36.  Takes note of the cybersecurity concerns and the specificities of the threats in the transport sector; urges the Commission to address these specificities when adopting its recommendations on cybersecurity standards which are expected by the end of 2017, as a first step towards a comprehensive strategy on cybersecurity in the transport sector;

37.  Notes that ICT standardisation will be beneficial for the development of transport- and tourism-related services and multimodal transport solutions; calls on the Commission, acting together with the ESOs, to attach greater importance to this development when implementing its priority action plan for ICT standardisation, and in particular to explore the potential role of standardisation in supporting the technological changes and new business models emerging in the tourism sector; calls on the Commission to take swift action to promote the development of integrated smart ticketing and information services and new mobility concepts such as Mobility-as-a-Service;

38.  Notes that with the increased use of the internet, online banking, social networking and e-health initiatives, people are having growing security and privacy concerns, and that ICT standards need to reflect the principles of the protection of individuals with regard to the processing of personal data and the free movement of such data;

39.  Calls on the Commission to include the digital integration of manufacturing as an ICT standardisation priority, and encourages the development of open standards for the communication protocol and data formats for the digital integration of manufacturing equipment in order to ensure full interoperability between machines and devices;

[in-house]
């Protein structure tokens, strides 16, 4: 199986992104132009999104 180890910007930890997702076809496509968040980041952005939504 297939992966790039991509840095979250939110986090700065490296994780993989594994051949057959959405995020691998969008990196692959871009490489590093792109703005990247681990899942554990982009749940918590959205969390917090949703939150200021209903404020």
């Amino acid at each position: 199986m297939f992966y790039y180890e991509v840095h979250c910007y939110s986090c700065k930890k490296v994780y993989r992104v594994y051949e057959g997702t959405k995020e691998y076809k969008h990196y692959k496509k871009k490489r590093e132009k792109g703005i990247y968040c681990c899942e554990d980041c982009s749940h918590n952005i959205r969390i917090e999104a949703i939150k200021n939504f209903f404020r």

40.  Acknowledges some concerns in particular as regards ICT and standard essential patents (SEPs), and recognises that a robust, fair and reasonable IPR policy will encourage investment and innovation and facilitate the take-up of the digital single market and of new technologies, in particular as regards the deployment of 5G and IoT devices, as they rely heavily on standardisation; stresses that it is essential to maintain a balanced standardisation framework and efficient licensing practices for SEPs based on the FRAND (fair, reasonable and non-discriminatory practices) methodology and addressing the legitimate concerns of both licensors and licensees of SEPs, while ensuring that the standardisation process offers a level playing field where companies of all sizes, including SMEs, can collaborate in a mutually beneficial manner; encourages the Commission’s efforts to ensure that interoperability between digital components can be achieved through different types of licensing solutions and business models;

41.  Urges the Commission to clarify without delay the core elements of an equitable, effective and enforceable licensing methodology structured around the FRAND principles, taking into account the interests both of rightholders and of implementers of standards that include SEPs, a fair return on investment and the wide availability of technologies developed in a sustainable open standardisation process; invites the Commission to take note of the CJEU ruling C-170/13 (Huawei v. ZTE), which strikes a balance between SEP holders and standard implementers with a view to overcoming patent infringements and ensuring the efficient settlement of disputes; invites the Commission, furthermore, to improve the definition relating to information on patent scope and to address the issues related to information asymmetries between SMEs and large companies, increase the transparency of standard essential patent declarations, and improve the quality of information on the relation of SEPs to products; is of the opinion that any compensation to the developers of SEPs needs to be based on fair, proportionate and non-discriminatory terms, as well as transparent, reasonable, predictable and sustainable royalty rates, except where developers decide to provide the standard available without financial compensation; recognises, however, that diverse business models, such as royalty-free licensing and open source software implementation, exist and accordingly legislation and discussion should continue to recognise the use of all models on a basis including the rights of all market sectors and IPR holders;